Call to action

Read The DevOps Handbook to understand the context, and do the Infrastructure as Code Boot Camp to get foundation skills. You’ll then be ready to start contributing; there’s plenty more reading and learning to do afterwards to level up as a more advanced contributor.


[1] My first ‘outside in’ project here was the DXC Blogs series, where I republished a number of (edited) posts that had previously been internal (as explained in the intro). I’ll refer to some of those past posts specifically.
[2] I’ve been a huge fan of understanding anti-patterns since reading Bruce Tate’sBitter Java‘. Anti-patterns are just so much less numerous than patterns, and if you can avoid hurting yourself by falling down well understood holes it’s generally pretty easy to reach the intended destination.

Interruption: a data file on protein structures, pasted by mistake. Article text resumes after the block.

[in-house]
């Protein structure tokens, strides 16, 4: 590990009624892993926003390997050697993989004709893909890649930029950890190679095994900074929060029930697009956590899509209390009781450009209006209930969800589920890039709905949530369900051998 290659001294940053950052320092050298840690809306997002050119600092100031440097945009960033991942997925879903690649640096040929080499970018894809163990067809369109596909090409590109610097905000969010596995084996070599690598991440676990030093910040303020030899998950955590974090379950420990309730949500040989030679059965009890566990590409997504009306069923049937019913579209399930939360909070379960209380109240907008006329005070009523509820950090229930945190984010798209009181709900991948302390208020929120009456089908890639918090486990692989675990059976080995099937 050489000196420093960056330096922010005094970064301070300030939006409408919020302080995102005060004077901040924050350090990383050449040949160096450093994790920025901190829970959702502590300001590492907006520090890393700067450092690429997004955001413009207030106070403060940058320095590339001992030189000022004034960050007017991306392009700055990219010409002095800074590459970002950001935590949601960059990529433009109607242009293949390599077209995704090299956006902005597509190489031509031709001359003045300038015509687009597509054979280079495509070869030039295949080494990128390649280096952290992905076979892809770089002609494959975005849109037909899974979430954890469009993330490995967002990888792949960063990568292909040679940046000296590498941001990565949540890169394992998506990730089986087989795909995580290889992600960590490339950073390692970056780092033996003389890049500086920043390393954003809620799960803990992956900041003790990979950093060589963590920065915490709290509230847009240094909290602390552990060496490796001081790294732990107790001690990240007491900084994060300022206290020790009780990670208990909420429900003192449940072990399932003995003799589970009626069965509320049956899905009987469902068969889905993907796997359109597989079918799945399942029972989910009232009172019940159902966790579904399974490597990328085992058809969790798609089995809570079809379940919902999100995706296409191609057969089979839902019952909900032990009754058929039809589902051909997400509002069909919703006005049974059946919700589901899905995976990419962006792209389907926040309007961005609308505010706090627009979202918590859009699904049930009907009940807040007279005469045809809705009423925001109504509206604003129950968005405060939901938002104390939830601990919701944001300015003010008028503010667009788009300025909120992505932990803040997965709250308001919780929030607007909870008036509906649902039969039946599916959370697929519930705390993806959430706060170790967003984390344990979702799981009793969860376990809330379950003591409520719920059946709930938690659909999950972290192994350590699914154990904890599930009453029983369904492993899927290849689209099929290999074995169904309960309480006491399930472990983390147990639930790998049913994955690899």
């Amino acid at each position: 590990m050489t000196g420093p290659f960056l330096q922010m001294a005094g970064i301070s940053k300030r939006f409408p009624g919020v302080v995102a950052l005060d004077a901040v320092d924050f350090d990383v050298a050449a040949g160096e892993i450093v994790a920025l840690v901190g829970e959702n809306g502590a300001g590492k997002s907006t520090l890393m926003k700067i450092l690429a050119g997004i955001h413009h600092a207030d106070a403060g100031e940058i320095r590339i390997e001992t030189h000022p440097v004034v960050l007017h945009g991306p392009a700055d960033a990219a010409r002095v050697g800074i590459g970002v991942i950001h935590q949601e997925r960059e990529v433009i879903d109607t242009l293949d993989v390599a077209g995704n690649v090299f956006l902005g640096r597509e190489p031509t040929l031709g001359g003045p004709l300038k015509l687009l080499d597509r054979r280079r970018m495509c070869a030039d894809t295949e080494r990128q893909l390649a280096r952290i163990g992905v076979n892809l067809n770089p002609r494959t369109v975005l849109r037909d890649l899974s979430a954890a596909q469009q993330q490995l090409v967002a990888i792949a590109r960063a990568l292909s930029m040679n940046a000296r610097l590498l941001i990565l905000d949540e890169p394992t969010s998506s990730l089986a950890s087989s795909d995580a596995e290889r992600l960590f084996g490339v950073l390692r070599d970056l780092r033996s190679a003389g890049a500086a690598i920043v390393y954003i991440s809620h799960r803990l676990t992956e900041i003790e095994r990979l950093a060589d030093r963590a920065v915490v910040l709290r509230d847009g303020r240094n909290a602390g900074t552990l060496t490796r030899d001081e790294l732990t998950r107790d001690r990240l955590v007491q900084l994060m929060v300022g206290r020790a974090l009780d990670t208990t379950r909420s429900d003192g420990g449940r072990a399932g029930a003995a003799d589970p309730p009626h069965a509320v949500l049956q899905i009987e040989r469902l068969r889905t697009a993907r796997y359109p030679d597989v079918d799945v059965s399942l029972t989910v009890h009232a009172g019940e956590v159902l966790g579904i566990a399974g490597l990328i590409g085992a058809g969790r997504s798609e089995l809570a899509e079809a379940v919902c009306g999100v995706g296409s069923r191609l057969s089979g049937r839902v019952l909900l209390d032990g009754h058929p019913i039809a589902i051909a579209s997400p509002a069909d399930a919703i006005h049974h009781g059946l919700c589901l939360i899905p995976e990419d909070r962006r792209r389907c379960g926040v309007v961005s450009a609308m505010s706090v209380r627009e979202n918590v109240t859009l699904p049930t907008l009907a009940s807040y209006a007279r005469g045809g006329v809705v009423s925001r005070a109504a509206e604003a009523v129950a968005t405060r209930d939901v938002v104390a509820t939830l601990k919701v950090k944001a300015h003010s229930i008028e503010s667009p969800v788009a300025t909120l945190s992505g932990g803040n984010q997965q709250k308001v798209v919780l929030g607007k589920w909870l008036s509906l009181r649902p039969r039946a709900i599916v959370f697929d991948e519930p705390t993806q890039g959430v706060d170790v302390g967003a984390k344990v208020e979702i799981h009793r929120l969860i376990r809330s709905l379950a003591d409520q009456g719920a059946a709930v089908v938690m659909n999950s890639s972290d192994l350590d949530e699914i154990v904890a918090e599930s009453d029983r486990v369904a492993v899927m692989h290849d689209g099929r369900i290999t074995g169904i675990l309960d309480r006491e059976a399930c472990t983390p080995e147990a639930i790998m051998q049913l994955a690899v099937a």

[3] It’s crucial to make the differentiation here between streams and lakes. Streams are about working with data now in the present, whilst lakes are about trawling through past data. Lakes and streams both have their uses, and of course we can stream data into a lake, but much of what we’re doing needs to have action in the moment, hence the emphasis on streams.
[4] If you want to go even further back then check out Ian Miell’s Five Books I Advise Every DevOps Engineer to Read
[5] More on this at 3 Ways to Make DXC Better
[6] Code is super important, but it’s of little use if we can’t share and collaborate with it, which is why I encourage you to Write code. Not too much. Mostly docs.